Mobile is the future and video content will continue to drive the growth of online publishing markets worldwide. Yet, in spite of this, Indian mobile data network providers are failing to scale up and can’t seem to beat, the minimum infrastructure required for an uninterrupted video consumption of 3G networks. It’s an apathy to learn that 56% of mobile video consumers on 3G networks in India face significant stalling and re-buffering, resulting in frustration and are frequently abandoned. The disappointment is vexed further when we see that the figure surges up to 89% after adding video users who experience some stalling on 3G networks.
According to a recent report from Skyfire – a cloud base mobile-video optimization player and a fully owned subsidiary of Opera Software – 40% of all video streams on 3G networks in India ran at a lethargic 300 kpbs bitrates. This is much lower than the actual needed bitrates required for running a HD video and the immensely popular Vine and Instgram auto-play videos that need anything between 900 kpbs and 1200 kpbs bitrates to run successfully.
The study defines Significant Stalling when the video consumed is more than 10% of its overall playtime in buffering.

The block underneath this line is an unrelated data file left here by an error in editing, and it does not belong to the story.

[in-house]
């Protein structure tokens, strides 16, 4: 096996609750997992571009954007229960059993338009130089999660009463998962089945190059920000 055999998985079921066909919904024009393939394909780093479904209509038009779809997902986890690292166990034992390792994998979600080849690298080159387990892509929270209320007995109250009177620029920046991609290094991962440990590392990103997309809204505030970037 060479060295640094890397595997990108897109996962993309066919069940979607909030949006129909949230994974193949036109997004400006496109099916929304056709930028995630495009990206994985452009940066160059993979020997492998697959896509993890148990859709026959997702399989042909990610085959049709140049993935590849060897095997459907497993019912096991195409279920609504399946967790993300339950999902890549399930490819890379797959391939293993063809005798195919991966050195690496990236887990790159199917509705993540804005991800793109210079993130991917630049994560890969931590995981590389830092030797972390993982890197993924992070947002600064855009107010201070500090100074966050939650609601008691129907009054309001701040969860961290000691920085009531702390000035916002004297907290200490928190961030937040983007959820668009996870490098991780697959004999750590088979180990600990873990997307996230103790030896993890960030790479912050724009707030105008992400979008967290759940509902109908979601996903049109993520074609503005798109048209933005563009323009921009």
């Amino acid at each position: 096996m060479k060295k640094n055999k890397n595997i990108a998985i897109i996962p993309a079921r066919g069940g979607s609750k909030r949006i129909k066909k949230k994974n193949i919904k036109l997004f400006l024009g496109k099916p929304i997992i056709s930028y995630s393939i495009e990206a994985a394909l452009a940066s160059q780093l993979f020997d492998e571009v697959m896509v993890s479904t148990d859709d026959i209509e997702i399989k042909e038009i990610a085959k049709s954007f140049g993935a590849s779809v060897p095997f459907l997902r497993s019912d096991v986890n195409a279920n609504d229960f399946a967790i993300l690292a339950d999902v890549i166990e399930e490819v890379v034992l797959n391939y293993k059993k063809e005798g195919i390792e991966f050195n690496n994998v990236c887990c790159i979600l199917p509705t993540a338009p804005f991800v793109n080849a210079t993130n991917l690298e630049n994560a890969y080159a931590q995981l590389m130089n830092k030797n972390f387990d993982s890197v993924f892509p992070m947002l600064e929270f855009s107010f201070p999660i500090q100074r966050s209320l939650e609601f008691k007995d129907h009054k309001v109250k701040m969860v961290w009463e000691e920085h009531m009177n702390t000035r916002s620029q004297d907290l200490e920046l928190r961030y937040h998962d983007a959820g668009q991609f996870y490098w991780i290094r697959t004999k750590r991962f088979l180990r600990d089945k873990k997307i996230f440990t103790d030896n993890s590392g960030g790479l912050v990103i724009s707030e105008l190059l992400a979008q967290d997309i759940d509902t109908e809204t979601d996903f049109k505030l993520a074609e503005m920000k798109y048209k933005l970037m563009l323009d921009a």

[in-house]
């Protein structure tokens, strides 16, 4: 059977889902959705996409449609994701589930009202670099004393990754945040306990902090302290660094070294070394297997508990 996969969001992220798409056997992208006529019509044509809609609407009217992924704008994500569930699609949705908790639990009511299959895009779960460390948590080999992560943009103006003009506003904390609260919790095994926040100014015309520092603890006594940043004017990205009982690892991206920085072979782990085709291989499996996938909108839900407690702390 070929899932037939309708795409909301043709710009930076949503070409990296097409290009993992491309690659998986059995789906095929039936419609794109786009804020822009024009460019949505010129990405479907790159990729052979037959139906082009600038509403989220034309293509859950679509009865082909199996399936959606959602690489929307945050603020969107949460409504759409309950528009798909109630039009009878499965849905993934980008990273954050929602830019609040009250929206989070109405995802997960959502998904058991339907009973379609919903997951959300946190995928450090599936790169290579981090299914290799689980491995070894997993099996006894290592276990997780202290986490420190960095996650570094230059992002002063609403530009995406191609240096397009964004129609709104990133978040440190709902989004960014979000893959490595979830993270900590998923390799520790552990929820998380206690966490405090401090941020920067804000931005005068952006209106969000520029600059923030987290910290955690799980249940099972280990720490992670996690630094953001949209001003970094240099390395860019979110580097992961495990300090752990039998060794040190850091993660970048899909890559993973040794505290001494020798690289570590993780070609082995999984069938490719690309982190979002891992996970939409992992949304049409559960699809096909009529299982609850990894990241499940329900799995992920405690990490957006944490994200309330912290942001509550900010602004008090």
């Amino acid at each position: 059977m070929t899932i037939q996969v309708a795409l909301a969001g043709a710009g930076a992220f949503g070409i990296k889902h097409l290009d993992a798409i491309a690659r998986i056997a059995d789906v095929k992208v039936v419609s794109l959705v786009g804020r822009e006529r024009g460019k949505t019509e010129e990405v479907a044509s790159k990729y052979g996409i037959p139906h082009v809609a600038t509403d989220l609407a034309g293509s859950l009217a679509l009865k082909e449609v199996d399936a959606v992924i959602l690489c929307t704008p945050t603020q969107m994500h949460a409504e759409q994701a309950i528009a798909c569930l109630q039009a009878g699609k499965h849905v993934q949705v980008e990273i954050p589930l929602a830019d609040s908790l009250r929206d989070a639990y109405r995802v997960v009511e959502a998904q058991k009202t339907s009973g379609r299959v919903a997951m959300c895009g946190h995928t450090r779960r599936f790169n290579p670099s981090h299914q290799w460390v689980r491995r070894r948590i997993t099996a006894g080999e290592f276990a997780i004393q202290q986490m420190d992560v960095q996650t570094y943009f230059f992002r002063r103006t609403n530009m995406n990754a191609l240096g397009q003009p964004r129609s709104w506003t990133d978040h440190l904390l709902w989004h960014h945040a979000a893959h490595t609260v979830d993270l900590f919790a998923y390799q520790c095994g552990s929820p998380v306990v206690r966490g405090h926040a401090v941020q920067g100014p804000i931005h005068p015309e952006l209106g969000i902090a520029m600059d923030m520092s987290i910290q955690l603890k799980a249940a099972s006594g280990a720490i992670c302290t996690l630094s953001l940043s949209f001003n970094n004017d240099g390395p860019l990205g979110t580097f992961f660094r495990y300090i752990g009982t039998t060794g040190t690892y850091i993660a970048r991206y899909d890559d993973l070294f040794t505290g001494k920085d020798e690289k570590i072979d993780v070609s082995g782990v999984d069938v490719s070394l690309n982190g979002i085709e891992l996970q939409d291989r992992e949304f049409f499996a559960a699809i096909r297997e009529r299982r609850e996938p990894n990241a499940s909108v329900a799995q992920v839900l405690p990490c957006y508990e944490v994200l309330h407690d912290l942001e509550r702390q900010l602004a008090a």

The findings are really disappointing in the light of the fact that India will play a crucial role in global m-commerce by 2017. The contribution of Smartphone by India to global market is still low (2.1%), though the number of Internet enabled Smartphones are estimated to reach 264 million by 2016.
But that’s not all to justify the intense growth of mobile video users. Cisco’s Visual Networking Index 2013 estimates that mobile data traffic will reach a whopping 900 Petabytes each month by 2017, mobile videos would contribute to about 60% of this consumption. Besides, YouTube, world’s second largest search engine and by far the biggest the most popular video sharing site in India, has claimed that 50% of all YouTube video consumption in India were already being watched on mobile.
The damages from poor mobile infrastructure are not limited only to video consumption. Mobile shopping, mobile traffic monetization and real-time targeted mobile advertising are a few other areas that are attracting losses. In Asia-Pacific alone, India lags much behind the close neighbouring countries, such as Singapore, Thailand and China, where average Internet speed is much faster than 1.3 Mpbs in India. And to make the situation worse, India showed no improvement in the last 2 quarters, unlike China, Thailand and Malaysia.